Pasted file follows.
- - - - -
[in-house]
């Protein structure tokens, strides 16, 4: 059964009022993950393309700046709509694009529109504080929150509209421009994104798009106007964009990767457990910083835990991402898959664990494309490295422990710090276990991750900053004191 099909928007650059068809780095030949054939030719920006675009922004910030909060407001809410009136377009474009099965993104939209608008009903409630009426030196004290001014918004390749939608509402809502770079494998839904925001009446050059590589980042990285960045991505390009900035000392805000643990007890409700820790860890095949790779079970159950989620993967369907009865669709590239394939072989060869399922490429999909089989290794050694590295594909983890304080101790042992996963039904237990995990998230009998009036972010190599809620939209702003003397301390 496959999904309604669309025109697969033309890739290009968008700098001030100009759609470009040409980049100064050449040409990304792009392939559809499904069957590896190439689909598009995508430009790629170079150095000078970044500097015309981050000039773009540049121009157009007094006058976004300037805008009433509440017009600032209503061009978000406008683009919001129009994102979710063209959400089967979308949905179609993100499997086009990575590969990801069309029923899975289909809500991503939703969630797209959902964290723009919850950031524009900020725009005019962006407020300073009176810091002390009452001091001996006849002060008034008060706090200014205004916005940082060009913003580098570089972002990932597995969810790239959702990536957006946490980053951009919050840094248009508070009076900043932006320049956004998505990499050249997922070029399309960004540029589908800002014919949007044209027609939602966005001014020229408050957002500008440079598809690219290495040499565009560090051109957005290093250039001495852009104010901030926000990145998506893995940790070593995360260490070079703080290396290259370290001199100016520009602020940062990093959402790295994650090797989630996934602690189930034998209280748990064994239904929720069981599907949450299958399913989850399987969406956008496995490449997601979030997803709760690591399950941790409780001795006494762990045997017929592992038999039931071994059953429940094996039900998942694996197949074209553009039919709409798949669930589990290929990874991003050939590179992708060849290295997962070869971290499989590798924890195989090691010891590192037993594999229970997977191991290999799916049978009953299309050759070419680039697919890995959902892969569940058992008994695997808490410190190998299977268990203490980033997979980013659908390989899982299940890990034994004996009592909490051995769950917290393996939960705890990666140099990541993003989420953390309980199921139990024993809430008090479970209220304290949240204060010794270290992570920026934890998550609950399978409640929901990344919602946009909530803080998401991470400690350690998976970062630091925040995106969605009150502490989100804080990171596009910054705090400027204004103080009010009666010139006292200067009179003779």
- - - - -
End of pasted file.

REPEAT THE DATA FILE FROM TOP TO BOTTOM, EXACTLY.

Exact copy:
[in-house]
């Protein structure tokens, strides 16, 4: 059964009022993950393309700046709509694009529109504080929150509209421009994104798009106007964009990767457990910083835990991402898959664990494309490295422990710090276990991750900053004191 099909928007650059068809780095030949054939030719920006675009922004910030909060407001809410009136377009474009099965993104939209608008009903409630009426030196004290001014918004390749939608509402809502770079494998839904925001009446050059590589980042990285960045991505390009900035000392805000643990007890409700820790860890095949790779079970159950989620993967369907009865669709590239394939072989060869399922490429999909089989290794050694590295594909983890304080101790042992996963039904237990995990998230009998009036972010190599809620939209702003003397301390 496959999904309604669309025109697969033309890739290009968008700098001030100009759609470009040409980049100064050449040409990304792009392939559809499904069957590896190439689909598009995508430009790629170079150095000078970044500097015309981050000039773009540049121009157009007094006058976004300037805008009433509440017009600032209503061009978000406008683009919001129009994102979710063209959400089967979308949905179609993100499997086009990575590969990801069309029923899975289909809500991503939703969630797209959902964290723009919850950031524009900020725009005019962006407020300073009176810091002390009452001091001996006849002060008034008060706090200014205004916005940082060009913003580098570089972002990932597995969810790239959702990536957006946490980053951009919050840094248009508070009076900043932006320049956004998505990499050249997922070029399309960004540029589908800002014919949007044209027609939602966005001014020229408050957002500008440079598809690219290495040499565009560090051109957005290093250039001495852009104010901030926000990145998506893995940790070593995360260490070079703080290396290259370290001199100016520009602020940062990093959402790295994650090797989630996934602690189930034998209280748990064994239904929720069981599907949450299958399913989850399987969406956008496995490449997601979030997803709760690591399950941790409780001795006494762990045997017929592992038999039931071994059953429940094996039900998942694996197949074209553009039919709409798949669930589990290929990874991003050939590179992708060849290295997962070869971290499989590798924890195989090691010891590192037993594999229970997977191991290999799916049978009953299309050759070419680039697919890995959902892969569940058992008994695997808490410190190998299977268990203490980033997979980013659908390989899982299940890990034994004996009592909490051995769950917290393996939960705890990666140099990541993003989420953390309980199921139990024993809430008090479970209220304290949240204060010794270290992570920026934890998550609950399978409640929901990344919602946009909530803080998401991470400690350690998976970062630091925040995106969605009150502490989100804080990171596009910054705090400027204004103080009010009666010139006292200067009179003779």